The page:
Activism: rural communities in the Philippines oppose mining, palm oil
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Dura oil palm fruit. Photo by Rhett A. Butler.
Indigenous peoples and rural communities on Palawan Island, Philippines are facing loss of their forests, rice fields and livelihoods at the hands of oil palm and mining companies.
Palawan is part of the UNESCO Man and Biosphere Reserve program, with 49 animal and 56 plant species listed by IUCN as globally threatened. The Provincial Government in Palawan is proposing thousands of hectares of new palm oil plantations for biofuels, which will seriously harm biodiversity and indigenous people’s and farmer’s livelihoods. Concessions for nickel mining and related roads are being granted within biodiversity hotspot areas that are protected by law. They will devastate communities, watersheds and forests in large areas.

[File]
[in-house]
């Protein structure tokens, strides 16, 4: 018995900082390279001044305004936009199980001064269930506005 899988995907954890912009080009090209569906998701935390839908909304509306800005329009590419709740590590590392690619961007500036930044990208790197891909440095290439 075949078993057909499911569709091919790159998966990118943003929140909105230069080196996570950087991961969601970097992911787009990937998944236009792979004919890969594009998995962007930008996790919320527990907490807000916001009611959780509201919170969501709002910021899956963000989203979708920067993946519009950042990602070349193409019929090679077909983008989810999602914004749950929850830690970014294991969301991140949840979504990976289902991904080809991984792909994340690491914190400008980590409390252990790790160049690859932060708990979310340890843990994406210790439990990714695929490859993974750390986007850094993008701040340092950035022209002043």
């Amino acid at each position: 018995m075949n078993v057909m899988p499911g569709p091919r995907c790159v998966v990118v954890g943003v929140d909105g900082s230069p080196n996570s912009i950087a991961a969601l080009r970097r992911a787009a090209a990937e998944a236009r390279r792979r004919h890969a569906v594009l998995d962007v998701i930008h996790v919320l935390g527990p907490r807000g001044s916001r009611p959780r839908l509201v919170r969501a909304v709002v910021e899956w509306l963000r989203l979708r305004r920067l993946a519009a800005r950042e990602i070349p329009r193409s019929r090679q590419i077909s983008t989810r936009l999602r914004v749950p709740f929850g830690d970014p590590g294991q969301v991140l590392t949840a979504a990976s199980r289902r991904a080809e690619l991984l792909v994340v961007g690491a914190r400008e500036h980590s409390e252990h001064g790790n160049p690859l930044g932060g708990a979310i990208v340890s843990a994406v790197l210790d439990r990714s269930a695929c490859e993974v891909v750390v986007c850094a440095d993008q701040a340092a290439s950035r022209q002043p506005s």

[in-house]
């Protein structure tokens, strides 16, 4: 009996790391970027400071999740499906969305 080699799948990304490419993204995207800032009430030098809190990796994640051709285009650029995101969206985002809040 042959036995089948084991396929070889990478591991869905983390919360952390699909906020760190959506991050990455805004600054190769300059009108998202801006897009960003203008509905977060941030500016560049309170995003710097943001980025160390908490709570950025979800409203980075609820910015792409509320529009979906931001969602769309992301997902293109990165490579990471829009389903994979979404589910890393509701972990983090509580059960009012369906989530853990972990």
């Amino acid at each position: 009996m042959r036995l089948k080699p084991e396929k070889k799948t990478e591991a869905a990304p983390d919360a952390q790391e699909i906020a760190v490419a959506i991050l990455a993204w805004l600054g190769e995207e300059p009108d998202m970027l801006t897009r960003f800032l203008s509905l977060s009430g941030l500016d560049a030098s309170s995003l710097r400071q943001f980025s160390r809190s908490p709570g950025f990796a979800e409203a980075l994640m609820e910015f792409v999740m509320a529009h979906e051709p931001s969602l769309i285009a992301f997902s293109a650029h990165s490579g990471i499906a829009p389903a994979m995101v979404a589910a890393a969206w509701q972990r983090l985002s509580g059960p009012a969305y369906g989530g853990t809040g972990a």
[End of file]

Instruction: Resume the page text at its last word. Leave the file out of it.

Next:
The local indigenous network ALDAW (Ancestral Land/Domain Watch), together with other local organizations and NGOs in Palawan, is calling on the government to stop palm oil expansion as well as the construction of mining roads and to cancel mining concessions which threaten watersheds, forests and communities: ALDAW’s petition